/vars

The following lines show the results:

|    float width = 50.0
|    float height = 25.0
|    float area = 1250.0
|    PrintStream $5 = java.io.PrintStream@68c4039c
|    float $6 = 1250.0
|    float $8 = 1260.5

Enter the following code in JShell to assign 80.25 (float) to the previously created width variable:

width = 80.25f;

After we enter the previous line, JShell will display the next message indicating it has assigned 80.25 (float) to the existing variable named width of the float type:

width ==> 80.25
|  assigned to width : float

Enter the following code in JShell to assign 40.5 (float) to the previously created height variable:

height = 40.5f;

After we enter the previous line, JShell will display the next message indicating it has assigned 40.5 (float) to the existing variable named height of the float type:

height ==> 40.5
|  assigned to height : float

Enter the following command in JShell again to list the type, name, and value of the current active variables:

/vars

The following lines show the results that reflect the new values we have assigned to the width and height variables:

|    float width = 80.25
|    float height = 40.5
|    float area = 1250.0
|    PrintStream $5 = java.io.PrintStream@68c4039c
|    float $6 = 1250.0
|    float $8 = 1260.5

Enter the following code in JShell to create a new method named calculateRectanglePerimeter. The method receives a width variable and a height variable for a rectangle and returns the result of the multiplication by 2 of the sum of both values of the float type.

float calculateRectanglePerimeter(float width, float height) {
    return 2 * (width + height);
}

After we enter the previous lines, JShell will display the next message indicating it has created a method named calculateRectanglePerimeter with two arguments of the float type:

|  created method calculateRectanglePerimeter(float,float)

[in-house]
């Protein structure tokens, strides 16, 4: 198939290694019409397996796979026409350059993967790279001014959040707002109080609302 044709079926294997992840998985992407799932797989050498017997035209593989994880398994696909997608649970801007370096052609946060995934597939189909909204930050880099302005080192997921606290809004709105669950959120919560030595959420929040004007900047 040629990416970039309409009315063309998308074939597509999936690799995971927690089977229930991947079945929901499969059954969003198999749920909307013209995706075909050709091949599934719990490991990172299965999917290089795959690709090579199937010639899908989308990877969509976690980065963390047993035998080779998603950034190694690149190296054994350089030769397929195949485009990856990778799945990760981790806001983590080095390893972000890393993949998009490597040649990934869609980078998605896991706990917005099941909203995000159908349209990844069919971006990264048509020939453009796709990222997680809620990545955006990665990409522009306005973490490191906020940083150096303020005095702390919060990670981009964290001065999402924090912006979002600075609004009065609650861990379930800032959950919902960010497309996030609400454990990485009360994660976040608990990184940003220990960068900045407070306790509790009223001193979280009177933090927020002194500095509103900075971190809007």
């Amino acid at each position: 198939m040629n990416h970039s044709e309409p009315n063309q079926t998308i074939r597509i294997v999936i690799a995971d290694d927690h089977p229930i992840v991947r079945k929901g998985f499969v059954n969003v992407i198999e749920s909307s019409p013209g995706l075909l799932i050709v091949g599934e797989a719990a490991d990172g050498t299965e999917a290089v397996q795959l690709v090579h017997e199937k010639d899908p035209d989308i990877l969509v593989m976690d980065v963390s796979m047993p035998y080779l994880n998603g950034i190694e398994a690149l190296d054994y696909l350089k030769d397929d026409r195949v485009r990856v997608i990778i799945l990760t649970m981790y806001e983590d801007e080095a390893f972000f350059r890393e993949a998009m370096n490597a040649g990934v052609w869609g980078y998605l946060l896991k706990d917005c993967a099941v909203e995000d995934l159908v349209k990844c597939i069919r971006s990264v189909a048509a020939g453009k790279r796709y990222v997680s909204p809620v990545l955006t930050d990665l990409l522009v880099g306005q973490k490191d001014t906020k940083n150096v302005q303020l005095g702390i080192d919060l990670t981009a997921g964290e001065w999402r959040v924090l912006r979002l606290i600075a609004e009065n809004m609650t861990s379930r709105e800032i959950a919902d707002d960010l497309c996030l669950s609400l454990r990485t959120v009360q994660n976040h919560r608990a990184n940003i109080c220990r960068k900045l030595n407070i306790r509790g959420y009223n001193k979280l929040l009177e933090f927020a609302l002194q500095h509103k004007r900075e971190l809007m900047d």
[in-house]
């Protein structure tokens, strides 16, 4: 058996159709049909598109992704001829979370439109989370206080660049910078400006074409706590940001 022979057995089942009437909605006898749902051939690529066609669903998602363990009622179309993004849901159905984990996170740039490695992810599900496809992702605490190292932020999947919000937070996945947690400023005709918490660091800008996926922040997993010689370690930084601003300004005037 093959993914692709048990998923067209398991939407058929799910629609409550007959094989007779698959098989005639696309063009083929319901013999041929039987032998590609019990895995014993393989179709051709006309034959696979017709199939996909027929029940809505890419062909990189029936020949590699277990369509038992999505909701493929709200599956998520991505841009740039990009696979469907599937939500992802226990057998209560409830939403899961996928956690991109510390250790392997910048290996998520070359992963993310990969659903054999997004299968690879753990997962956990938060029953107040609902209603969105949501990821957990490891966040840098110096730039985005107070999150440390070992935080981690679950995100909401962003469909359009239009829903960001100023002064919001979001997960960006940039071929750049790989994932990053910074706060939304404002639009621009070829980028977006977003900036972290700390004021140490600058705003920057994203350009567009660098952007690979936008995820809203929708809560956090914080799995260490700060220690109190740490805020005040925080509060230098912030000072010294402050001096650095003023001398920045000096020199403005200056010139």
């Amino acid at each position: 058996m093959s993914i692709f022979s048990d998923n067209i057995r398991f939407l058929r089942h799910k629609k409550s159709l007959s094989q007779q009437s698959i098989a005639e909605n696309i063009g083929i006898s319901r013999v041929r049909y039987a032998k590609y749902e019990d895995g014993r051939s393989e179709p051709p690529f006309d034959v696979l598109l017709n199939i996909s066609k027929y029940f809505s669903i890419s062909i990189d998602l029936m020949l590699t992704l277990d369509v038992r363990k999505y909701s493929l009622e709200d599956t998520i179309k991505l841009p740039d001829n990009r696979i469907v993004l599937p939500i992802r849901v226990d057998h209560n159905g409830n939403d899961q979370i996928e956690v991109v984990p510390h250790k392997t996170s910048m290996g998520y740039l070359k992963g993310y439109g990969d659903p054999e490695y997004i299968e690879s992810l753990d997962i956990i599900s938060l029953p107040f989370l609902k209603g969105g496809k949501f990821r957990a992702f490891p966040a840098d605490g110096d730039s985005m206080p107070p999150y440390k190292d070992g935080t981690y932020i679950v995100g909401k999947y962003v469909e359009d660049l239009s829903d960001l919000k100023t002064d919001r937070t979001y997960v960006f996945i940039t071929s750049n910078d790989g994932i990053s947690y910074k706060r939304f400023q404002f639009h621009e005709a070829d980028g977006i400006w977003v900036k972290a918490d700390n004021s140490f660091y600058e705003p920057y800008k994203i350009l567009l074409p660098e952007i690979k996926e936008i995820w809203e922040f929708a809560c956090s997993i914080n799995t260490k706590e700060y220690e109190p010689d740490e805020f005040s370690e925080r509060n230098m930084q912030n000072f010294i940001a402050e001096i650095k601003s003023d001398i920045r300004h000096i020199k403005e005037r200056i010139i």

Enter the following command in JShell to list the name, parameter types, and return the type of the current active methods that have been created so far in the current session:

/methods

The following lines show the results.

|    calculateRectangleArea (float,float)float
|    calculateRectanglePerimeter (float,float)float

Enter the following code in JShell to print the results of calling the recently created calculateRectanglePerimeter with width and height as the arguments:

calculateRectanglePerimeter(width, height);

After we enter the previous line, JShell will call the method and it will assign the results to a scratch variable whose name starts with $ and continues with a number. JShell displays the scratch variable name, $16, the value assigned to the variable that indicates the result returned by the method, 241.5, and the type for the scratch variable, float. The next lines show the message displayed in JShell after we enter the previous expression that called a method:

$16 ==> 241.5
|  created scratch variable $16 : float

Now, we want to make changes to the recently created calculateRectanglePerimeter method. We want to add a line to print the calculated perimeter. Enter the following command in JShell to list the source code for the method:

/list calculateRectanglePerimeter

The following lines show the results:

  15 : float calculateRectanglePerimeter(float width, float height) {
           return 2 * (width + height);
       }

Enter the following code in JShell to overwrite the method named calculateRectanglePerimeter with a new code that prints the received width and height values and then prints the calculated perimeter with calls to the System.out.printf method that works in the same way as the built-in printf method. We can copy and paste the pieces from the previously listed source code. The changes are highlighted here: